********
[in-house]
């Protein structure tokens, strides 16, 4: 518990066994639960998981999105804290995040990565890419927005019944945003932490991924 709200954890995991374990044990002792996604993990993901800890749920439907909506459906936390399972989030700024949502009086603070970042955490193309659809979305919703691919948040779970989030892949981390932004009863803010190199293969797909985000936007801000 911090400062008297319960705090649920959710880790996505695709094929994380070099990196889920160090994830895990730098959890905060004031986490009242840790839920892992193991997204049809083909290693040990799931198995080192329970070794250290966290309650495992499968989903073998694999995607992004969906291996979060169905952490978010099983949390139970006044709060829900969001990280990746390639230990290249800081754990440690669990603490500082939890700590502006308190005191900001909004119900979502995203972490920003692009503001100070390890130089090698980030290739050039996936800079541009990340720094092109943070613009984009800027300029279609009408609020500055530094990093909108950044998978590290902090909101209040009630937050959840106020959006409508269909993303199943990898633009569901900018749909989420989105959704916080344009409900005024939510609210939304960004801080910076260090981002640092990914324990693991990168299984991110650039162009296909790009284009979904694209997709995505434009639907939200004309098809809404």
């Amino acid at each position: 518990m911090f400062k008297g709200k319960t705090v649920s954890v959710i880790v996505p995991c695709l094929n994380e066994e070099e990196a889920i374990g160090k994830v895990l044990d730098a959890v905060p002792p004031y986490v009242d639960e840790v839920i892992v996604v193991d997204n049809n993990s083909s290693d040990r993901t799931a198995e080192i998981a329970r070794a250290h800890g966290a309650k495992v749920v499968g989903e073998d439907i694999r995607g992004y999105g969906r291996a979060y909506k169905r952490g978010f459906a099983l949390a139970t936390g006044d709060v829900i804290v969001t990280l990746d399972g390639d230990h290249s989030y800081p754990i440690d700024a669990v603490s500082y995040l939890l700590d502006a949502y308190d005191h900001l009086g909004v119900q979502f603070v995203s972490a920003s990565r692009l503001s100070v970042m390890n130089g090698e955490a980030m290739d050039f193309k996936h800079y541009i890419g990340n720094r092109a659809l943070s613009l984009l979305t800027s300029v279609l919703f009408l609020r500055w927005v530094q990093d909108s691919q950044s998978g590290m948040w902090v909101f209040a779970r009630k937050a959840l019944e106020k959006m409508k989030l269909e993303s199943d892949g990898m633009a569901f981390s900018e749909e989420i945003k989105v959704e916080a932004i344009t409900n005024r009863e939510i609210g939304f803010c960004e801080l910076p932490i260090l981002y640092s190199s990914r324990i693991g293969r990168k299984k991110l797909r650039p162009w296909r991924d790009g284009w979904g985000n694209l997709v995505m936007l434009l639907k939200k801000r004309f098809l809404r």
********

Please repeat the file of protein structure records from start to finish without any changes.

[in-house]
């Protein structure tokens, strides 16, 4: 518990066994639960998981999105804290995040990565890419927005019944945003932490991924 709200954890995991374990044990002792996604993990993901800890749920439907909506459906936390399972989030700024949502009086603070970042955490193309659809979305919703691919948040779970989030892949981390932004009863803010190199293969797909985000936007801000 911090400062008297319960705090649920959710880790996505695709094929994380070099990196889920160090994830895990730098959890905060004031986490009242840790839920892992193991997204049809083909290693040990799931198995080192329970070794250290966290309650495992499968989903073998694999995607992004969906291996979060169905952490978010099983949390139970006044709060829900969001990280990746390639230990290249800081754990440690669990603490500082939890700590502006308190005191900001909004119900979502995203972490920003692009503001100070390890130089090698980030290739050039996936800079541009990340720094092109943070613009984009800027300029279609009408609020500055530094990093909108950044998978590290902090909101209040009630937050959840106020959006409508269909993303199943990898633009569901900018749909989420989105959704916080344009409900005024939510609210939304960004801080910076260090981002640092990914324990693991990168299984991110650039162009296909790009284009979904694209997709995505434009639907939200004309098809809404």
């Amino acid at each position: 518990m911090f400062k008297g709200k319960t705090v649920s954890v959710i880790v996505p995991c695709l094929n994380e066994e070099e990196a889920i374990g160090k994830v895990l044990d730098a959890v905060p002792p004031y986490v009242d639960e840790v839920i892992v996604v193991d997204n049809n993990s083909s290693d040990r993901t799931a198995e080192i998981a329970r070794a250290h800890g966290a309650k495992v749920v499968g989903e073998d439907i694999r995607g992004y999105g969906r291996a979060y909506k169905r952490g978010f459906a099983l949390a139970t936390g006044d709060v829900i804290v969001t990280l990746d399972g390639d230990h290249s989030y800081p754990i440690d700024a669990v603490s500082y995040l939890l700590d502006a949502y308190d005191h900001l009086g909004v119900q979502f603070v995203s972490a920003s990565r692009l503001s100070v970042m390890n130089g090698e955490a980030m290739d050039f193309k996936h800079y541009i890419g990340n720094r092109a659809l943070s613009l984009l979305t800027s300029v279609l919703f009408l609020r500055w927005v530094q990093d909108s691919q950044s998978g590290m948040w902090v909101f209040a779970r009630k937050a959840l019944e106020k959006m409508k989030l269909e993303s199943d892949g990898m633009a569901f981390s900018e749909e989420i945003k989105v959704e916080a932004i344009t409900n005024r009863e939510i609210g939304f803010c960004e801080l910076p932490i260090l981002y640092s190199s990914r324990i693991g293969r990168k299984k991110l797909r650039p162009w296909r991924d790009g284009w979904g985000n694209l997709v995505m936007l434009l639907k939200k801000r004309f098809l809404r």